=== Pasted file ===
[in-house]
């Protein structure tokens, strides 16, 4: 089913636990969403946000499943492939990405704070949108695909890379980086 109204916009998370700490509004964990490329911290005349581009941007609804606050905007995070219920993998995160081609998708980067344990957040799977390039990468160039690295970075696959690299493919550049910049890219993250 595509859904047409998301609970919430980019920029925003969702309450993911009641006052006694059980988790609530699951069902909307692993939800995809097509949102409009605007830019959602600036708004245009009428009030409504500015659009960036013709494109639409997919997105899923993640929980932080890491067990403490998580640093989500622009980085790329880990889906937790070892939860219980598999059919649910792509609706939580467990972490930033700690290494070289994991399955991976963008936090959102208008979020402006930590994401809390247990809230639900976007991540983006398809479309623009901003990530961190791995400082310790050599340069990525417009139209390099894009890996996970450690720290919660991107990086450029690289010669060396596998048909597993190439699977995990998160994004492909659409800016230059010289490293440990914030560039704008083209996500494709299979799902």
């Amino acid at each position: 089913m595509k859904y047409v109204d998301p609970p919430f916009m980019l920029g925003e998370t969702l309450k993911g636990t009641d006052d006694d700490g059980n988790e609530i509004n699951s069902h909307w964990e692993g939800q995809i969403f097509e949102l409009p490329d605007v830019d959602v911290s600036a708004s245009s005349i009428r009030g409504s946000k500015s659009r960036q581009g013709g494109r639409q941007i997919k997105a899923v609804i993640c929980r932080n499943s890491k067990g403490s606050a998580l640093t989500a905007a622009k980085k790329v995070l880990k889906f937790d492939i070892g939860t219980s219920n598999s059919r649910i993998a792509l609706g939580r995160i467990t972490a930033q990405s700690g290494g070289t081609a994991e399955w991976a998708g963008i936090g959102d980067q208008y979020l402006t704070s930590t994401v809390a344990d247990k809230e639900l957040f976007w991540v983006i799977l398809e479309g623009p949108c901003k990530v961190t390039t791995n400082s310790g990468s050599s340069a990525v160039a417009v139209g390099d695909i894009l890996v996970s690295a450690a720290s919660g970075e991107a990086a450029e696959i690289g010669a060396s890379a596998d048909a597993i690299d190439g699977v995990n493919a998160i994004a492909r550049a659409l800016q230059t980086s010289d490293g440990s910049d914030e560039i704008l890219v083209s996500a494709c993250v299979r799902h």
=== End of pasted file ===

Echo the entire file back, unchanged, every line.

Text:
[in-house]
């Protein structure tokens, strides 16, 4: 089913636990969403946000499943492939990405704070949108695909890379980086 109204916009998370700490509004964990490329911290005349581009941007609804606050905007995070219920993998995160081609998708980067344990957040799977390039990468160039690295970075696959690299493919550049910049890219993250 595509859904047409998301609970919430980019920029925003969702309450993911009641006052006694059980988790609530699951069902909307692993939800995809097509949102409009605007830019959602600036708004245009009428009030409504500015659009960036013709494109639409997919997105899923993640929980932080890491067990403490998580640093989500622009980085790329880990889906937790070892939860219980598999059919649910792509609706939580467990972490930033700690290494070289994991399955991976963008936090959102208008979020402006930590994401809390247990809230639900976007991540983006398809479309623009901003990530961190791995400082310790050599340069990525417009139209390099894009890996996970450690720290919660991107990086450029690289010669060396596998048909597993190439699977995990998160994004492909659409800016230059010289490293440990914030560039704008083209996500494709299979799902």
């Amino acid at each position: 089913m595509k859904y047409v109204d998301p609970p919430f916009m980019l920029g925003e998370t969702l309450k993911g636990t009641d006052d006694d700490g059980n988790e609530i509004n699951s069902h909307w964990e692993g939800q995809i969403f097509e949102l409009p490329d605007v830019d959602v911290s600036a708004s245009s005349i009428r009030g409504s946000k500015s659009r960036q581009g013709g494109r639409q941007i997919k997105a899923v609804i993640c929980r932080n499943s890491k067990g403490s606050a998580l640093t989500a905007a622009k980085k790329v995070l880990k889906f937790d492939i070892g939860t219980s219920n598999s059919r649910i993998a792509l609706g939580r995160i467990t972490a930033q990405s700690g290494g070289t081609a994991e399955w991976a998708g963008i936090g959102d980067q208008y979020l402006t704070s930590t994401v809390a344990d247990k809230e639900l957040f976007w991540v983006i799977l398809e479309g623009p949108c901003k990530v961190t390039t791995n400082s310790g990468s050599s340069a990525v160039a417009v139209g390099d695909i894009l890996v996970s690295a450690a720290s919660g970075e991107a990086a450029e696959i690289g010669a060396s890379a596998d048909a597993i690299d190439g699977v995990n493919a998160i994004a492909r550049a659409l800016q230059t980086s010289d490293g440990s910049d914030e560039i704008l890219v083209s996500a494709c993250v299979r799902h």